eating for a healthy headspace

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Eating well gives you more energy, helps you sleep better, improves your concentration and, you guessed it, keep a healthy headspace.
Kimberley Scanlan hyNRG
“When I started trying to improve my mental health I also knew I needed to improve the way I was eating. I started by having healthier snacks around and cooking up big meals. That way, when I was hungry, I had something that I could eat.”
- Kimberley Scanlon
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Food and your mood

When you think of improving your mental health, you may not think about changing the food you eat. But there is a strong link between what we eat and how we feel!

We know a poor diet can make you feel sluggish, low and increase symptoms of depression and anxiety. But now we are seeing a healthy diet (with a variety of fruit, veggies, nuts and wholegrains) can actually improve mental health.

Skillet of food cooking
This is a pretty new and exciting area of research. Two recent studies investigated whether healthy food could reduce depression symptoms. And the results were clear. People who ate a healthier diet improved their depression symptoms more than people who focused on only social support.
 

Here’s how eating well can improve your headspace:

  • help you get a better night’s sleep

  • give you more energy

  • improve your concentration

  • make you less likely to crave foods with high sugar, salt or fat.

Ask an expert

How can I eat for a healthier headspace?

Professor Felice Jacka is Director of the Food and Mood Centre. Here are her tips to eating a healthier diet for your mental health.

  • Often we turn to unhealthy snacks when we are stressed. So it’s good to develop coping strategies that are not related to food - like exercise or mindfulness.

  • We know that some foods are very good for a healthy mind. Make sure your diet includes things like: colourful fruits and vegetables, foods high in fibre (wholegrain cereals and bread, beans, chickpeas, lentils and nuts), fermented foods like unsweetened yogurt, olive oil, and fish (tinned is fine).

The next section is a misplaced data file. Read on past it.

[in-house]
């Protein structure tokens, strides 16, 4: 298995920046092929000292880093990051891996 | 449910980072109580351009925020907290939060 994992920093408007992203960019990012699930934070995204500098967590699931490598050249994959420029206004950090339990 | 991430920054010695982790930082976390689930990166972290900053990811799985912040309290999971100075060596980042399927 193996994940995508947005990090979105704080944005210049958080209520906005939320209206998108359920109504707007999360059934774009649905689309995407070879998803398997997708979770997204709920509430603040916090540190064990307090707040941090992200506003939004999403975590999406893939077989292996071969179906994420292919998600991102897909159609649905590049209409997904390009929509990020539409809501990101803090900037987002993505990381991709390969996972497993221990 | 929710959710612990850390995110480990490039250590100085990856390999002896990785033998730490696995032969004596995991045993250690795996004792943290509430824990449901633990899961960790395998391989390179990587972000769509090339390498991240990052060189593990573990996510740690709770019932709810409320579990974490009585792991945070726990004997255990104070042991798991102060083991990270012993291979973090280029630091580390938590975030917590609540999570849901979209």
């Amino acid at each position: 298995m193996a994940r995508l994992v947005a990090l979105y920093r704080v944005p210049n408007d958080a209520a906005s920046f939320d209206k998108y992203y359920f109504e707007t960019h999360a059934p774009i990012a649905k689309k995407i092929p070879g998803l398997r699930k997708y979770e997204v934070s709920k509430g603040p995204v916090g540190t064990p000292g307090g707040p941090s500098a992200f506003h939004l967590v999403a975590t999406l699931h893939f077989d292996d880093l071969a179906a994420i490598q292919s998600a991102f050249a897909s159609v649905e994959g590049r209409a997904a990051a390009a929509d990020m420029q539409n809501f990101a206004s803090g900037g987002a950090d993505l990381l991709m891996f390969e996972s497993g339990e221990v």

• Make small changes that are easy to stick to. Start by swapping an unhealthy afternoon snack for a healthy one, like a piece of fruit.

  • You don’t have to be perfect, and don't be too hard on yourself. A burger or a chocolate bar are fine every now and then (say, once on the weekend). But it's important to make sure your diet includes a variety of nutritious foods, most of the time!

  • Try to avoid too much red meat – a little bit is fine but keep it to 3-4 times per week.
Kimberley Scanlan hyNRG

Kimberley Scanlon

'I’ve struggled with depression for many years. And for me, bad nutrition was a symptom of my mental health struggles. Basically, I would stop putting that time into self-care, and nutrition was a part of that.

Once I made some small changes I definitely noticed a difference. I can concentrate better, it’s easier to study, and it just makes me happier.

It’s a sense of achievement.

I know if you are really depressed it can be hard to find the energy to even leave the house. So even doing your groceries online can be good – that way you have healthier options at home.'

Kimberley - hY NRG member

 

Healthy habits

When you’re feeling low and stressed, it’s important to put healthy habits in place – to give yourself a better chance of coping with life’s challenges.

Tips for a healthy headspace

Moving your way to a healthy headspace
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Connecting with others for a healthy headspace
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Sleeping well for a healthy headspace
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The headspace Clinical Reference Group oversee and approve clinical resources made available on this website.

Last reviewed 5 June 2018

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